The brains of autistic individuals show similar defects: http://findarticles.com/p/articles/mi_m ... i_4422064/

"The two research teams have noticed an intriguing abnormality in the brains of the small group of autistics they have examined: The cerebellum, a portion of the brain involved with muscle coordination and the regulation of incoming sensations, contains fewer neurons known as Purkinje cells. There are also preliminary indications that growth in parts of the limbic system, which oversees emotion and memory, is arrested while autistics are still in the womb"

Likewise, in schizophrenia and bi-polar disorder, http://www.independent.co.uk/news/scien ... 27987.html

"new research shows for the first time that both have a common genetic basis that leads people to develop one or other of the two illnesses..find that thousands of tiny genetic mutations – known as single nucleotide polymorphisms (SNPs) – are operating in raising the risk of developing the illness"

"Early Signs of Psychopathy" argues that signs can show at an early age http://www.suite101.com/content/early-s ... nal-a29191

"A twenty-five year study, published this month in The Journal of Abnormal Psychology, demonstrates that, as early as the age of three, there are temperamental and physiological difference between those who show psychopathic tendencies as adults and those who don’t. Not only do psychopaths lack emotions of conscience and empathy, but research has shown that these individuals consistently display certain aspects of temperament including a lack of fear, lack of inhibition and stimulus seeking behavior"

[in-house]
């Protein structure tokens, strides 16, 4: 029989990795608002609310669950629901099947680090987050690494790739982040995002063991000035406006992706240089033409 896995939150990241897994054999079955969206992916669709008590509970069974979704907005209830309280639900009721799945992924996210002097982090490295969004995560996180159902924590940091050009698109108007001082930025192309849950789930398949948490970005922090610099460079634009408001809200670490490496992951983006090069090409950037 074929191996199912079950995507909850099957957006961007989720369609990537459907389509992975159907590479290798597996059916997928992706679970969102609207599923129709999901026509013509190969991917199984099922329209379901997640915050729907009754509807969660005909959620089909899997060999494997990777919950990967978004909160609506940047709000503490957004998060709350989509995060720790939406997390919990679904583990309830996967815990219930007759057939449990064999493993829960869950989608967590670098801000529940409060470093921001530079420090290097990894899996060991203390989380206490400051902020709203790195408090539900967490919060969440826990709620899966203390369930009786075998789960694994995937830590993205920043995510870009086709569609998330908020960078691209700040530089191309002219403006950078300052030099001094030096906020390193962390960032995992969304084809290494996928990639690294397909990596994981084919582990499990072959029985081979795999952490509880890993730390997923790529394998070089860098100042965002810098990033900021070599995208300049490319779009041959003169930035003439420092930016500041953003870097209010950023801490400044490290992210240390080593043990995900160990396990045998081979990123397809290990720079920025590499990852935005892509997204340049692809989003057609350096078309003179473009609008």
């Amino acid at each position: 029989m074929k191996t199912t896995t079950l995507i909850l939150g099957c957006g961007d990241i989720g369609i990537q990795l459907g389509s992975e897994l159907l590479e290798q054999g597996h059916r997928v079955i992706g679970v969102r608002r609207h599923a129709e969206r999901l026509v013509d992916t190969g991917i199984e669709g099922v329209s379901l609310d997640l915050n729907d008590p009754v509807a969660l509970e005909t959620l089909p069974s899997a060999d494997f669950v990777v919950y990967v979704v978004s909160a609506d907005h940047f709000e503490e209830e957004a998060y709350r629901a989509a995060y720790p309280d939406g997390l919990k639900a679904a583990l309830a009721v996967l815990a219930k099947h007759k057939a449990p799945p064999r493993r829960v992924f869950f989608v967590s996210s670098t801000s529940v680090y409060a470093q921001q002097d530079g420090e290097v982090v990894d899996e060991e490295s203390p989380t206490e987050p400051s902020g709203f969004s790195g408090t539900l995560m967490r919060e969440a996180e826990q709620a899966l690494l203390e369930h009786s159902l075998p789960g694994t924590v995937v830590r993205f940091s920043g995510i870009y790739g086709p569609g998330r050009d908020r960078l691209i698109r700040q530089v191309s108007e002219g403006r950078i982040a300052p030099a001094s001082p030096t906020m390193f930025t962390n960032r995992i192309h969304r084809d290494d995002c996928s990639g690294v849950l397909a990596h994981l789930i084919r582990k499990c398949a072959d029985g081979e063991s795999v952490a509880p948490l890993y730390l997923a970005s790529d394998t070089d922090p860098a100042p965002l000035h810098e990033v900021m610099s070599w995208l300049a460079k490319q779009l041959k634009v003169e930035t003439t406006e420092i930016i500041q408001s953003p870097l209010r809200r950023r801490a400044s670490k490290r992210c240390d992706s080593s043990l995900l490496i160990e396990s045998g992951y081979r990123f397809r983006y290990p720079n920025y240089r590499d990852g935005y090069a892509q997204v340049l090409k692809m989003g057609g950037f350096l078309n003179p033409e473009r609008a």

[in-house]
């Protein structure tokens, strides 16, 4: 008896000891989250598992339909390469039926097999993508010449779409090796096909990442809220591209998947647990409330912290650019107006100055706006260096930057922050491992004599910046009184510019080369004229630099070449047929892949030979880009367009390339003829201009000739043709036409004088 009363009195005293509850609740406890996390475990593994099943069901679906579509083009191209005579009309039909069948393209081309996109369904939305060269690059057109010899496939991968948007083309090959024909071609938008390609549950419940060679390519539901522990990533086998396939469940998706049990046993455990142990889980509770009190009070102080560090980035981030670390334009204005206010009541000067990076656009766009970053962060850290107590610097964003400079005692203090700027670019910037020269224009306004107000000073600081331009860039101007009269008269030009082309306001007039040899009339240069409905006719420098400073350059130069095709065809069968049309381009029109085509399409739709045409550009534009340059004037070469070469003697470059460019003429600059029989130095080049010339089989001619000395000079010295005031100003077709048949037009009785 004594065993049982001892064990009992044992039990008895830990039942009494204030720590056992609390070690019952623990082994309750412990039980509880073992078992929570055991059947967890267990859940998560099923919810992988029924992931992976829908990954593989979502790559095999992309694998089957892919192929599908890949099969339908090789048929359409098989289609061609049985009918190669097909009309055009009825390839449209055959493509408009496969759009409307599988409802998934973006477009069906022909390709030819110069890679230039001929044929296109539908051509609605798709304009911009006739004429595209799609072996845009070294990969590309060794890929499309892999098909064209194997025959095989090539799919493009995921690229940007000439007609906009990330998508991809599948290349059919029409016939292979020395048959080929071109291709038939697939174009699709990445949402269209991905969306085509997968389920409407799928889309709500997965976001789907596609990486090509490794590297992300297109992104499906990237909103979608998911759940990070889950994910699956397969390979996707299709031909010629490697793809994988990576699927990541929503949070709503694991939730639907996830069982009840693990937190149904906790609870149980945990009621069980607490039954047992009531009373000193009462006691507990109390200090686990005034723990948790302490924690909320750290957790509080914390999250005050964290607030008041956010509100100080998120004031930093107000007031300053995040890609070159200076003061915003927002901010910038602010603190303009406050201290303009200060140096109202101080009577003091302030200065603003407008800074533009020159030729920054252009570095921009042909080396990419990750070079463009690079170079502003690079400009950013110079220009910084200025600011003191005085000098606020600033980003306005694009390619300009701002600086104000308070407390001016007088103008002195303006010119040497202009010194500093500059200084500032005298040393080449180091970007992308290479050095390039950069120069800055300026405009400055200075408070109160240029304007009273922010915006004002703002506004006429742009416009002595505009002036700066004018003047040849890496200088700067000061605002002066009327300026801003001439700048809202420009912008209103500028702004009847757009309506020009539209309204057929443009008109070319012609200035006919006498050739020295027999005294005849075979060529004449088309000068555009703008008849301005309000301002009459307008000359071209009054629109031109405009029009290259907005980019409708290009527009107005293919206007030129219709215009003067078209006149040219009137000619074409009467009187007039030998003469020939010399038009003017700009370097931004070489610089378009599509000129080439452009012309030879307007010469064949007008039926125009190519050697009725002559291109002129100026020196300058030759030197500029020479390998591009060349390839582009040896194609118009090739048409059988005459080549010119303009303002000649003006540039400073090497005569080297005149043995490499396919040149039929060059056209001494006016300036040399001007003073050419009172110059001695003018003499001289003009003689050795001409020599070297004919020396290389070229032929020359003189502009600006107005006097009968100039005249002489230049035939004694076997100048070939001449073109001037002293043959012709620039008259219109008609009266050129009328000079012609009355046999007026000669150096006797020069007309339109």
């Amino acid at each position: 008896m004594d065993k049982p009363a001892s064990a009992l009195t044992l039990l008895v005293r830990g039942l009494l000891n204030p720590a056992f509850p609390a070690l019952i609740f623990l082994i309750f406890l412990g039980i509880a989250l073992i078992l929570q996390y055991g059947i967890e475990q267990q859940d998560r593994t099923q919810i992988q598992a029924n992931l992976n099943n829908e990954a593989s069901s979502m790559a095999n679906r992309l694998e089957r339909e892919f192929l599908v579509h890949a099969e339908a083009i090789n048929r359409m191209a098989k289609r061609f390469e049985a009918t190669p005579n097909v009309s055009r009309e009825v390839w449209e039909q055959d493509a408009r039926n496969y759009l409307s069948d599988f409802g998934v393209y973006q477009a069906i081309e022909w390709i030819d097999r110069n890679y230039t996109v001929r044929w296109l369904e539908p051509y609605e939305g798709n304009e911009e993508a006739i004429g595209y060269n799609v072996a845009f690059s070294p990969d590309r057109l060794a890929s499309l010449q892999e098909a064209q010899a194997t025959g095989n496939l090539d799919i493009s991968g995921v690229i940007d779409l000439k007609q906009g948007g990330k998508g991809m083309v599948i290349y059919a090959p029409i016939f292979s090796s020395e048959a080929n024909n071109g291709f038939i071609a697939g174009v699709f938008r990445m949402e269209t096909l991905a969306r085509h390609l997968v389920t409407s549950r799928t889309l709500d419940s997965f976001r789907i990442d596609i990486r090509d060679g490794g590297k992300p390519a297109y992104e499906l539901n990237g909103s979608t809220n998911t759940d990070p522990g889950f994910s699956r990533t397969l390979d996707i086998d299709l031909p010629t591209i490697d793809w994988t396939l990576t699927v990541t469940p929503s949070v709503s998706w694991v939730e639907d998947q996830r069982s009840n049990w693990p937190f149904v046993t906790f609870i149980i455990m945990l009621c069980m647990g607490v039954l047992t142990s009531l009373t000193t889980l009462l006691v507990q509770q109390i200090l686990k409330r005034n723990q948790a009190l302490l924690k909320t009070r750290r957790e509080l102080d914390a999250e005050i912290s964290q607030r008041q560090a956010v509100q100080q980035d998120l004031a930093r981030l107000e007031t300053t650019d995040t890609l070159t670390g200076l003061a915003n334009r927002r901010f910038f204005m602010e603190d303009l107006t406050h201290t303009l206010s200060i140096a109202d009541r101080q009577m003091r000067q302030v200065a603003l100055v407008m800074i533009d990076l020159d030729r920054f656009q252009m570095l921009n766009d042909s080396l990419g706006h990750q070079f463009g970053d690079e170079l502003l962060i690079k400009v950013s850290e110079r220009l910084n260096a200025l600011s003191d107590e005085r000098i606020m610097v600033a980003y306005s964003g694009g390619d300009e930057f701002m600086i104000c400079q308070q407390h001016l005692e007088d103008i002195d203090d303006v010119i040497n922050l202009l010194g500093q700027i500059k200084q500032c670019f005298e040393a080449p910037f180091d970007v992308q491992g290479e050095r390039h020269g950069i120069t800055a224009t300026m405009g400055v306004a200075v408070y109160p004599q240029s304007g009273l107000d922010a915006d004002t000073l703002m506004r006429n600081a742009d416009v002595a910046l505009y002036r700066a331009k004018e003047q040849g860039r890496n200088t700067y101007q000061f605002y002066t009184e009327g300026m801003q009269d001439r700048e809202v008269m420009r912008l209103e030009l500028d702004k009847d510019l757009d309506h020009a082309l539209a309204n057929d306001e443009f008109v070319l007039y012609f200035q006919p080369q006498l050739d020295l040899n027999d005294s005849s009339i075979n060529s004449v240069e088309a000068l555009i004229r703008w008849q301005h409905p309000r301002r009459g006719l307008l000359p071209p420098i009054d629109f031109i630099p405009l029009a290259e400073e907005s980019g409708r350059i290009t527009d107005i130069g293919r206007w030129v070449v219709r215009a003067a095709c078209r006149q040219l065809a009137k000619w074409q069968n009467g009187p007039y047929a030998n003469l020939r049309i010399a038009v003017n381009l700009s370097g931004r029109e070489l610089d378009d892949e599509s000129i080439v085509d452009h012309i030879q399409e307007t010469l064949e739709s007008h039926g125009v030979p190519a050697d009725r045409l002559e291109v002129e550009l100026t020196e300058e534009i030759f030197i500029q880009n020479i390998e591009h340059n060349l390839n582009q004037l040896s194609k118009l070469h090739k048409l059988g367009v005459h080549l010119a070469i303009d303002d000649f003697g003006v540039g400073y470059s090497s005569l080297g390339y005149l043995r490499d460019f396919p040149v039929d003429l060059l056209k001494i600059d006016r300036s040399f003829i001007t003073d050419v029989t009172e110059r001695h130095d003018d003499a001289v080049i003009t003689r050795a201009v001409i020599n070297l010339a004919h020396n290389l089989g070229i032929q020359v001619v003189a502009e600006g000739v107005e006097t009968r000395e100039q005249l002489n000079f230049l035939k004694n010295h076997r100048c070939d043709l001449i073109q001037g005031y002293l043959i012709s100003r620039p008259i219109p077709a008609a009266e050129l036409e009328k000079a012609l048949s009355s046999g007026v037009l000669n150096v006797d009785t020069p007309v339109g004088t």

A lack of a hormone that affects empathy:
http://www.scientificamerican.com/blog/ ... u-read-min

"We've long accepted that hormones can make you amorous, aggressive, or erratic. But lately neuroscience has been abuzz with evidence that the hormone oxytocin -- which also acts as a neuromodulator -- can enhance at least one cognitive power: the ability to understand the gist of what others are thinking. In this week's Mind Matters, Jennifer Bartz and Eric Hollander, two leading researchers in this area, review the many and surprising ways in which oxytocin seems to influence both our openness to others and our understanding of them"

"For inherently social creatures such as humans, the ability to identify the motives, intentions, goals, desires, beliefs and feelings of others is not a nicety but an essential skill. We must understand "where others are coming from" not only to pursue our individual goals but also to facilitate social harmony more generally. Specifically, we need to recognize that other people can have thoughts, beliefs, desires and feelings that differ from our own --"

and it may be this that drives psychopathy, or the criminal mind.

Psychopathy: Two lengthy checklists of psychopathic, or anti-social personality disorder:

Cleckley: http://www.angelfire.com/zine2/narcissi ... klist.html